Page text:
Boise & Garden City

Downtown Boise park-and-ride could start in mid-June

Parking in Downtown Boise has grown more difficult and more expensive in recent years, leading Capital City Development Corporation, Boise’s urban renewal agency, to try out a park-and-ride system.
Parking in Downtown Boise has grown more difficult and more expensive in recent years, leading Capital City Development Corporation, Boise’s urban renewal agency, to try out a park-and-ride system. kgreen@idahostatesman.com

The city of Boise will lease 60 spots in a parking lot at 2891 Elder St. and Boise State University buses will pick up people who park there, take them to Main Street Station in the morning and return them in the afternoon. Capital City Development Corporation, Boise’s urban renewal agency, will split the program’s estimated $72,000 cost with BSU.

The service will be free. It will run daily 6-9 a.m. and 4-7 p.m. Buses would come about once every 20 minutes.

That’s the plan the three entities have worked out, said Max Clark, CCDC’s parking and facilities director. The deal isn’t official yet because attorneys are hammering out details, Clark said.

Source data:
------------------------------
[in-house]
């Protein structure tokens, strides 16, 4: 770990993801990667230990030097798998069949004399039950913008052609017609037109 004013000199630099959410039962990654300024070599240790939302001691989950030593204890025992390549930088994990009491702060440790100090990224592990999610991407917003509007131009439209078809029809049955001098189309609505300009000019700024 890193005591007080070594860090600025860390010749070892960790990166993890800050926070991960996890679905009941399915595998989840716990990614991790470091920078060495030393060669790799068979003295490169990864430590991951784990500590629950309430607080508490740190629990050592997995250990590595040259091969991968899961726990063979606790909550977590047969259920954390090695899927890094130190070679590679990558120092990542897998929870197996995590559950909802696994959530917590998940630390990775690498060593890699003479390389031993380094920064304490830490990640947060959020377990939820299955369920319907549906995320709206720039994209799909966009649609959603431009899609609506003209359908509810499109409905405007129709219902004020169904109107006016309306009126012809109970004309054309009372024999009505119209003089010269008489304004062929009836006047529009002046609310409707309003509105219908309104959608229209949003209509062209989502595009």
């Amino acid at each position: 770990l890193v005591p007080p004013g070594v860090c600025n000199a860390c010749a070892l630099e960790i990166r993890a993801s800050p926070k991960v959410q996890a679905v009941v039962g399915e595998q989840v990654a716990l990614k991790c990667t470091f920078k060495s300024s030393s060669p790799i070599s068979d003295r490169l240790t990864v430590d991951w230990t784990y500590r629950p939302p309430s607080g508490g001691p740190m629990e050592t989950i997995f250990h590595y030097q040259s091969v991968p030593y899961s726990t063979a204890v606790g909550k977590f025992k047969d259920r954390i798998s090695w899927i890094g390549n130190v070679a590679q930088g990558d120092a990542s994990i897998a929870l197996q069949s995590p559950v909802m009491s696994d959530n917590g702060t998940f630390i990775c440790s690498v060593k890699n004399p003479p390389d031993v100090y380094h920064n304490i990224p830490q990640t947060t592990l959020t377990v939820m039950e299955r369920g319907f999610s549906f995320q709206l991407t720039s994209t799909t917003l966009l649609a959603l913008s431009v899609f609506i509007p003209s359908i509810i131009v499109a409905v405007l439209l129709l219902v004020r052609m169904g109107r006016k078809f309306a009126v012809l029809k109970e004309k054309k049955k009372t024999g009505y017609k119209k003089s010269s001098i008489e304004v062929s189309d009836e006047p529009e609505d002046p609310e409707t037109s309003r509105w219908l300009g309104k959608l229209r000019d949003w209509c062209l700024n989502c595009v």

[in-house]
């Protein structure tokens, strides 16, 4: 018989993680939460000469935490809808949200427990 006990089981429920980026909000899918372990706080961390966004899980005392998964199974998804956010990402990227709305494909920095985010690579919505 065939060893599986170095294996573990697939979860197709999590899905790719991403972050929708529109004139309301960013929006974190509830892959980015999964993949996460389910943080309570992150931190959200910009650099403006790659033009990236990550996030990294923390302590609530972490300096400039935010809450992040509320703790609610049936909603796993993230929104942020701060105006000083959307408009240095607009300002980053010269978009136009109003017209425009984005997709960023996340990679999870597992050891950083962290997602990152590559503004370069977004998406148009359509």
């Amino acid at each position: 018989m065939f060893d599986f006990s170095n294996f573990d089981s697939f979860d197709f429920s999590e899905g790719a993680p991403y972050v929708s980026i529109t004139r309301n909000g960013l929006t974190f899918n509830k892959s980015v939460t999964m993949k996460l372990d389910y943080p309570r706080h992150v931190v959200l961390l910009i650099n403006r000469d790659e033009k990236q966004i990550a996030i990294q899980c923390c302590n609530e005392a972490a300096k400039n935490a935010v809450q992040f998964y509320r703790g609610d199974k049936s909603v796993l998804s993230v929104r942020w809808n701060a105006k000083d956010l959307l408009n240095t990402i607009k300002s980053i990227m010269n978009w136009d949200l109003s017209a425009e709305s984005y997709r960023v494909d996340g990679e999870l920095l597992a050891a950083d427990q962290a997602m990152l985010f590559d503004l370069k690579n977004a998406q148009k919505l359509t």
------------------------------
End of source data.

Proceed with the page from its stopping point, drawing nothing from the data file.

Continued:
The goal is to start service June 12 and continue it into mid-August, he said. The timing works for BSU, he said, because there’s not much demand for BSU’s shuttles during the summer. Besides the Elder Street parking lot and Main Street Station, the buses could make as many as three stops along Vista, Clark said.

If the program is popular, CCDC and Boise could provide similar service permanently, though they would have to find a new shuttle operator once the school year ramps up demand for BSU’s buses.

Clark said the park-and-ride system is a low-risk, low-cost partial solution to the tightening supply of parking spaces Downtown.

CCDC has talked about a second park-and-ride loop with a lot near the corner of Fairview Avenue and Whitewater Park Boulevard. But that plan is on hold, Clark said. Partly, that’s because CCDC hasn’t settled on the right piece of property for users to park, and partly because the agency wants the Elder Street-Vista loop to prove or disprove the concept’s viability, Clark said.

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